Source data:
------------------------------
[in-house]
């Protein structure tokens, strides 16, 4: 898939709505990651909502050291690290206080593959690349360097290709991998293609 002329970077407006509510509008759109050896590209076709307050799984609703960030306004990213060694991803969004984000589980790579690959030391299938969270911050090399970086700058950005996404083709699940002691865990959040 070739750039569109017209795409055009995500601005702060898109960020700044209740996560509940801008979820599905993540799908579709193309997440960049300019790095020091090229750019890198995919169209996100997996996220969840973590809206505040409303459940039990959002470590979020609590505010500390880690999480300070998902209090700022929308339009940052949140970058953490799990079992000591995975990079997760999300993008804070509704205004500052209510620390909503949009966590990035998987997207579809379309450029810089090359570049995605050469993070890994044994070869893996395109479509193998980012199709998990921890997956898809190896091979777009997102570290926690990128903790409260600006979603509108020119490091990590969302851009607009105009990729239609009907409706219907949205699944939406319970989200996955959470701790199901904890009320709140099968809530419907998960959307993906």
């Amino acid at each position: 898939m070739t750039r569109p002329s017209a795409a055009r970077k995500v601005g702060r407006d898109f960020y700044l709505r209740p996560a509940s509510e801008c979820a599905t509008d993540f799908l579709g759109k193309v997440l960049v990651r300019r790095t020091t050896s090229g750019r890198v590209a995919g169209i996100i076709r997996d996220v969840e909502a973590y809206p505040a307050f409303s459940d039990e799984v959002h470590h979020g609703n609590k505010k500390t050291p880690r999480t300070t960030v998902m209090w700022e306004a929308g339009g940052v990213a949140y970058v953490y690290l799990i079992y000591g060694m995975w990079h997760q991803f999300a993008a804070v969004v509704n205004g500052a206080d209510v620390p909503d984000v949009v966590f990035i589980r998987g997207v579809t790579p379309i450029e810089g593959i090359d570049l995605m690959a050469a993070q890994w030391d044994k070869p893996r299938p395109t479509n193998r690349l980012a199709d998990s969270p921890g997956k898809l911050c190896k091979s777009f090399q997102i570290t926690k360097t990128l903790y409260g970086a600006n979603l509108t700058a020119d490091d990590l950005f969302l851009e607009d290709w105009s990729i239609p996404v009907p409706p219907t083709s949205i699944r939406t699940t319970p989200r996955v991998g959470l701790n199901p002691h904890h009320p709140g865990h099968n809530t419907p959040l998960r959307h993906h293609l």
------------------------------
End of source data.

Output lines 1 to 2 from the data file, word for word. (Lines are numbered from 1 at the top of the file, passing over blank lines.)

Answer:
[in-house]
């Protein structure tokens, strides 16, 4: 898939709505990651909502050291690290206080593959690349360097290709991998293609 002329970077407006509510509008759109050896590209076709307050799984609703960030306004990213060694991803969004984000589980790579690959030391299938969270911050090399970086700058950005996404083709699940002691865990959040 070739750039569109017209795409055009995500601005702060898109960020700044209740996560509940801008979820599905993540799908579709193309997440960049300019790095020091090229750019890198995919169209996100997996996220969840973590809206505040409303459940039990959002470590979020609590505010500390880690999480300070998902209090700022929308339009940052949140970058953490799990079992000591995975990079997760999300993008804070509704205004500052209510620390909503949009966590990035998987997207579809379309450029810089090359570049995605050469993070890994044994070869893996395109479509193998980012199709998990921890997956898809190896091979777009997102570290926690990128903790409260600006979603509108020119490091990590969302851009607009105009990729239609009907409706219907949205699944939406319970989200996955959470701790199901904890009320709140099968809530419907998960959307993906």